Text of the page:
1000hI spend a great of time on computer.   As a Internet software developer at my day job, and a consultant and blogger  after hours, most of my waking hours are in front of a screen.  When I built our new house, I insured it had a office on the first floor, close to the general living spaces, within earshot of the kitchen.  While this has greatly aided in maintaining a balance between my work and home life, new endeavors have required more and more of my time in my office.


A Dell Inspiron laptop has been my method of retreat from the office for a few years, but the old Dell has seen better days.  With its battery nearly useless and its PCMCIA slot no longer working, its effectiveness as a travel/out-of-office device is nearly non-existent.

In light of my need for a updated portable device, I priced out both fixing the Dell and getting a new laptop;  that was until I attended Izeafest.

I’ve always used my Nokia E62 smartphone and a Bluetooth keyboard for note taking, simply due to the battery life, but I noticed a large number of attendees at Izeafest using Netbooks, something I never before considered.  So I asked around a little while there, and I began in depth research into them when I got home.

Why a Asus 1000h?

After reading specs and reviews, I was torn between in the Asus 1000h and the new Dell mini9.  Both had all of the features I was looking for (XP, bluetooth for tethering, etc.), but the Asus has two clear advantages.  First, it came standard with both a 10″ screen and a 6-cell battery.   Furthermore, Amazon had just lowered the price to $449.  So I dove in.

Now That I Have it…

One of the eee 1000h FlawsThis was honestly one of the best decisions I’ve made, tech-wise.  My new Netbook is small enough to carry everywhere, returns from standby extremely fast, and I’m currently getting 6+ hours of battery life.

My Bluetooth keyboard has not seen the light of day since I received the Asus.  I can type much faster on its keyboard, which is 95% the size of a standard laptops, than I could on the BT keyboard.  My only issues are the notorious right shift key is a difficult issue to overcome, but not impossible, and the sensitivity of the touch-pad.  I’m still hitting it with my thumbs from time to time.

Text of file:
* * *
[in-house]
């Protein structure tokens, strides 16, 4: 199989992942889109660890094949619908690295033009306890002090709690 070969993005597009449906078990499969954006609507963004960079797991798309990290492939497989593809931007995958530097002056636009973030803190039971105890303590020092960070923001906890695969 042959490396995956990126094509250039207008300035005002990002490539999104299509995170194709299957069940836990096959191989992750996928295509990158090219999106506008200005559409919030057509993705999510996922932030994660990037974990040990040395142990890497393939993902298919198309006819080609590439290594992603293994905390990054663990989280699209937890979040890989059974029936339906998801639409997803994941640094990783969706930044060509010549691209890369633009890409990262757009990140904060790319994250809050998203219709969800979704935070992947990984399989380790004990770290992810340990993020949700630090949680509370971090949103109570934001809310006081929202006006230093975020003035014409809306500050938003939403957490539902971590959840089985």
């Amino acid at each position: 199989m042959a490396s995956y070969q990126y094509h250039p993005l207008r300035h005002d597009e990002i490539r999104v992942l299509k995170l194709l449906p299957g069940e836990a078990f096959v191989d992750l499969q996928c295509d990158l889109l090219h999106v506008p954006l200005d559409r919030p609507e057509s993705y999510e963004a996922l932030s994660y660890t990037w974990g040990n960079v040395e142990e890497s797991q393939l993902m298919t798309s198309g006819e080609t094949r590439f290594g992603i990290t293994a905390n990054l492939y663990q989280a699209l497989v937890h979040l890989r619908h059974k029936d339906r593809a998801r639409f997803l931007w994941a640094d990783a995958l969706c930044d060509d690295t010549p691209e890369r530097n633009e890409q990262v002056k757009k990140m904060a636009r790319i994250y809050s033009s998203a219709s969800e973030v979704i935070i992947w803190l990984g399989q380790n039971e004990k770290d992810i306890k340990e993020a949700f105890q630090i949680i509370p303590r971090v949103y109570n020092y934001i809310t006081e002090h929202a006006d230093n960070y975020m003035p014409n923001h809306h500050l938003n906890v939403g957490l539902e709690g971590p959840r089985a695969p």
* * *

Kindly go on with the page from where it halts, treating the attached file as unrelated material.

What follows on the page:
My configuration

When I set out to buy a new portable device, I drew a line in the sand, as to what the device will be used for.   More often than not, I tend to install all of my development tools on everything, which bogs them down.  My Netbook will only be used for remote access to Social Networks, Blogging, light word processing, and an occasional movie when traveling.  Additionally, I’ll use it as a backup for my camera’s memory cards while on vacation.

Anyway, my software…

  • Free AVG Antivirus – I’m slowly moving all of my home PCs to it from Symantec.
  • Open Office – Much lighter weight, than a full MS Office install, with more than the capabilities I’ll ever need on a mobile device.  Can’t beat the price.
  • PowerPoint 2007 Viewer – Just in case.  With the eee PC’s VGA out, I might have to use it for presentations when traveling.
  • Windows Live Writer – My current blogging tool of choice.
  • FoxIt Reader – Not even a comparison to Adobe Reader in terms of footprint, it only requires 2.5mb. I actually prefer the FoxIt interface to Adobe’s now.
  • DoPDF -Since I use the device wireless 100% of the time, I’m never close to a printer.  Installing doPDF allows me to print anything I need as a PDF and save it to a local directory.  I can then batch the prints if and when I need them.
  • Nokia PC Suite – Allows me to access my phone’s (Nokia E62) files, contacts, and messages, as well as access the Internet via my data plan.
  • Various Portable applications – KeePass, 7-zip Portable, FileZilla Portable, VLC Portable, and a couple of games.

So what ever became of my old dell?  It is now my Ubuntu/LAMP stack device.  Works great!